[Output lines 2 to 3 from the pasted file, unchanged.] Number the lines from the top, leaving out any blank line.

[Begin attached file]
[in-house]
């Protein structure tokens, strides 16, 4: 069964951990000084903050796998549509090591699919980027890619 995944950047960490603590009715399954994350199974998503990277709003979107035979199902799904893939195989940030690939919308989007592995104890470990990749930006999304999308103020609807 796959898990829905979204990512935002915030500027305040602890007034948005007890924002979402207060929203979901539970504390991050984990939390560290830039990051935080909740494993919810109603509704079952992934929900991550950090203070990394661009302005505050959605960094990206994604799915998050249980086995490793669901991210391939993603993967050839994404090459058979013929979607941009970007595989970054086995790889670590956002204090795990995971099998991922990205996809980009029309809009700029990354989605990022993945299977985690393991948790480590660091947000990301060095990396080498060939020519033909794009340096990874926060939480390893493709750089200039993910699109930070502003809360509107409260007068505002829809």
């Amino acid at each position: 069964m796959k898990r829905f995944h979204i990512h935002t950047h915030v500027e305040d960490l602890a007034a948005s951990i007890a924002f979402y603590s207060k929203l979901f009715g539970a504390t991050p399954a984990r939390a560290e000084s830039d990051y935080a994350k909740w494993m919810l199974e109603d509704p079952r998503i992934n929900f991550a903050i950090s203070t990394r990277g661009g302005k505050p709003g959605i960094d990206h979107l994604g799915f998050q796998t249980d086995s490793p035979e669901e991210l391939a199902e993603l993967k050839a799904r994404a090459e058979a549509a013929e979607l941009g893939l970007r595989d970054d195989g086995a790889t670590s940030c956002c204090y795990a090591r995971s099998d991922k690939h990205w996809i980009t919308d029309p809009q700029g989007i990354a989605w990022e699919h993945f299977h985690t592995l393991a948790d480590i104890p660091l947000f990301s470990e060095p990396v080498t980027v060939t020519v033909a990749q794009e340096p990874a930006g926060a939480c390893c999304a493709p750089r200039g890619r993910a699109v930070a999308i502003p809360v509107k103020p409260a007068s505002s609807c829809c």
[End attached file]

């Protein structure tokens, strides 16, 4: 069964951990000084903050796998549509090591699919980027890619 995944950047960490603590009715399954994350199974998503990277709003979107035979199902799904893939195989940030690939919308989007592995104890470990990749930006999304999308103020609807 796959898990829905979204990512935002915030500027305040602890007034948005007890924002979402207060929203979901539970504390991050984990939390560290830039990051935080909740494993919810109603509704079952992934929900991550950090203070990394661009302005505050959605960094990206994604799915998050249980086995490793669901991210391939993603993967050839994404090459058979013929979607941009970007595989970054086995790889670590956002204090795990995971099998991922990205996809980009029309809009700029990354989605990022993945299977985690393991948790480590660091947000990301060095990396080498060939020519033909794009340096990874926060939480390893493709750089200039993910699109930070502003809360509107409260007068505002829809």
């Amino acid at each position: 069964m796959k898990r829905f995944h979204i990512h935002t950047h915030v500027e305040d960490l602890a007034a948005s951990i007890a924002f979402y603590s207060k929203l979901f009715g539970a504390t991050p399954a984990r939390a560290e000084s830039d990051y935080a994350k909740w494993m919810l199974e109603d509704p079952r998503i992934n929900f991550a903050i950090s203070t990394r990277g661009g302005k505050p709003g959605i960094d990206h979107l994604g799915f998050q796998t249980d086995s490793p035979e669901e991210l391939a199902e993603l993967k050839a799904r994404a090459e058979a549509a013929e979607l941009g893939l970007r595989d970054d195989g086995a790889t670590s940030c956002c204090y795990a090591r995971s099998d991922k690939h990205w996809i980009t919308d029309p809009q700029g989007i990354a989605w990022e699919h993945f299977h985690t592995l393991a948790d480590i104890p660091l947000f990301s470990e060095p990396v080498t980027v060939t020519v033909a990749q794009e340096p990874a930006g926060a939480c390893c999304a493709p750089r200039g890619r993910a699109v930070a999308i502003p809360v509107k103020p409260a007068s505002s609807c829809c």